Jacoby, Tamar
January 2004
New Republic;1/26/2004, Vol. 230 Issue 2, p18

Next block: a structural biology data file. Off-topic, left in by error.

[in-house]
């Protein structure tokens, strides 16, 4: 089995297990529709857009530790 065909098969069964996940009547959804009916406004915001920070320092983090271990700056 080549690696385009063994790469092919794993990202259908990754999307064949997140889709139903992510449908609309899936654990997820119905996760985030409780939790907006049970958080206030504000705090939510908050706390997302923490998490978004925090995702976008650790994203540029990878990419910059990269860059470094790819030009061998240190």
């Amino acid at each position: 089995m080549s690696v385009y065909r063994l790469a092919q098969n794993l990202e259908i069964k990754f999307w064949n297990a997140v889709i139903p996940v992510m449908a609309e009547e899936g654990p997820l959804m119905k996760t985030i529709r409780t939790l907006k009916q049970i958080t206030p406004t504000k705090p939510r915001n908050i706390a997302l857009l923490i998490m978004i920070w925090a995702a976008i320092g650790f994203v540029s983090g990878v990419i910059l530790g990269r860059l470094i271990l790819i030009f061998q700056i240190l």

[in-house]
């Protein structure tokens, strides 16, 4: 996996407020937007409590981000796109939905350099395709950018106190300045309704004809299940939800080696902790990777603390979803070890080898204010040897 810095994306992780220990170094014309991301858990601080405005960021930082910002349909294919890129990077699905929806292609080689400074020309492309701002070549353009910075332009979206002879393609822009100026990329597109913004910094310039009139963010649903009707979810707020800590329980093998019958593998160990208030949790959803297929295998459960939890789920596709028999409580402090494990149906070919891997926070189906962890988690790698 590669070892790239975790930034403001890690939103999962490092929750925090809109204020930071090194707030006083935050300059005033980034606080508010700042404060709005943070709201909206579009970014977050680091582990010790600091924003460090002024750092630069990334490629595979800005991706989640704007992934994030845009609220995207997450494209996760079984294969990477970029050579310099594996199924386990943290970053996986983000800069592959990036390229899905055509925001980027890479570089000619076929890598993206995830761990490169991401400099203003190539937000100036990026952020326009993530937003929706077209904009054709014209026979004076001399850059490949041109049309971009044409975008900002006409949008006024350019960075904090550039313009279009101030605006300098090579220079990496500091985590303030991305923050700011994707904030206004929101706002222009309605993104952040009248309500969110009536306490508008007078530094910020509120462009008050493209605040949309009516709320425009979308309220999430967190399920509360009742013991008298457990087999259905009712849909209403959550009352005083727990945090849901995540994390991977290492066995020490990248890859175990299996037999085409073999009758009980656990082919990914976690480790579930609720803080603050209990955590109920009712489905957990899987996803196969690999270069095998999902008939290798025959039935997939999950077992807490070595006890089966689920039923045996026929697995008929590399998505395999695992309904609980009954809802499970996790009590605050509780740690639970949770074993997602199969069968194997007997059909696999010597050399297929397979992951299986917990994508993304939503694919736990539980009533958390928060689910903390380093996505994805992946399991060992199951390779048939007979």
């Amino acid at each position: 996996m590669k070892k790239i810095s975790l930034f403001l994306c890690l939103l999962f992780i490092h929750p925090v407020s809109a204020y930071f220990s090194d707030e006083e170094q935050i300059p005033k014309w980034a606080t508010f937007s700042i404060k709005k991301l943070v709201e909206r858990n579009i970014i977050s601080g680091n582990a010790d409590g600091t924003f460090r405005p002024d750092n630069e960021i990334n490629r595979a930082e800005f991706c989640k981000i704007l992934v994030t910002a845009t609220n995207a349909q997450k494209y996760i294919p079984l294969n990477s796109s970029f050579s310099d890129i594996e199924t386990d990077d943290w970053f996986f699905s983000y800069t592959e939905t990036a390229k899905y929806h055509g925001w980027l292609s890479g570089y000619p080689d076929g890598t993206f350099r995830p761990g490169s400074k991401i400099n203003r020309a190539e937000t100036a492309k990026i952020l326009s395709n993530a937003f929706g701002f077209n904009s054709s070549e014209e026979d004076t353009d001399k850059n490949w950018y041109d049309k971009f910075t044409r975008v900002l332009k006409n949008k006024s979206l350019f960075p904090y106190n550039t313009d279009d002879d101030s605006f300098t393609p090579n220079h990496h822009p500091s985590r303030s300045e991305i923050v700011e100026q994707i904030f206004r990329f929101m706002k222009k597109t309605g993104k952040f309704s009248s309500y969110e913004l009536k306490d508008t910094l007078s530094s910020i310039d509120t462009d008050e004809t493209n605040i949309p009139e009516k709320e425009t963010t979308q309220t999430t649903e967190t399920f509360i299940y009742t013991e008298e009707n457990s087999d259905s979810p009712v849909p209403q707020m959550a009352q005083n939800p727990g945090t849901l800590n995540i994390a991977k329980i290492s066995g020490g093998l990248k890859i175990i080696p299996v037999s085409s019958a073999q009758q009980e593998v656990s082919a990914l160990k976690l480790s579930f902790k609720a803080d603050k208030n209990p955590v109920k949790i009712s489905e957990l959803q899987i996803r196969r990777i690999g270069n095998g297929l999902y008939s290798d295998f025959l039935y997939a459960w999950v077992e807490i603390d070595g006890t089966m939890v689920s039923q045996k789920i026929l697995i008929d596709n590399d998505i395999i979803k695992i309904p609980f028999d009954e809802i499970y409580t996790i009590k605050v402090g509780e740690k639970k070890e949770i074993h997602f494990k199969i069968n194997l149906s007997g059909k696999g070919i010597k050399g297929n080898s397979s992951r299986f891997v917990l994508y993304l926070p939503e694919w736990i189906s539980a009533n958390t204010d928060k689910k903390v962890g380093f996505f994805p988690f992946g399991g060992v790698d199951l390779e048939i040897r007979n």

This article discusses border policy in the United States with specific focus on the U.S.-Mexico border. The Border Patrol's Laredo sector--one of nine along the southwest frontier--considers this Texas outpost, 15 miles from Mexico on the major artery from South and Central America into the U.S. heartland, its "major defense" against unauthorized alien penetrations. Despite a historic buildup of forces on America's southwest border--the number of agents has nearly tripled in a decade, and budgets have multiplied even faster--there has been no appreciable decrease in the number of illegal migrants entering the country. Although, according to an investigation by the Associated Press, not a single terrorist suspect has been apprehended on the U.S.-Mexican border in the years since September 11, 2001, we plainly need to patrol our southern frontier. Prodded by the deaths and by the way newly elected Mexican President Vicente Fox was engaging the White House, pro-immigration Democrats and Republicans, business lobbies, labor unions, and immigrant advocates suddenly got serious about trying to work out a bipartisan solution. Although Bush is never going to accept a plan that puts all temporary workers automatically on the road to citizenship, as reform advocates once hoped, Democrats can widen the path--whether by adding green cards or creating some other mechanism. Admittedly, success would come with a heavy political cost, giving the president a big victory in what may be a close election year.


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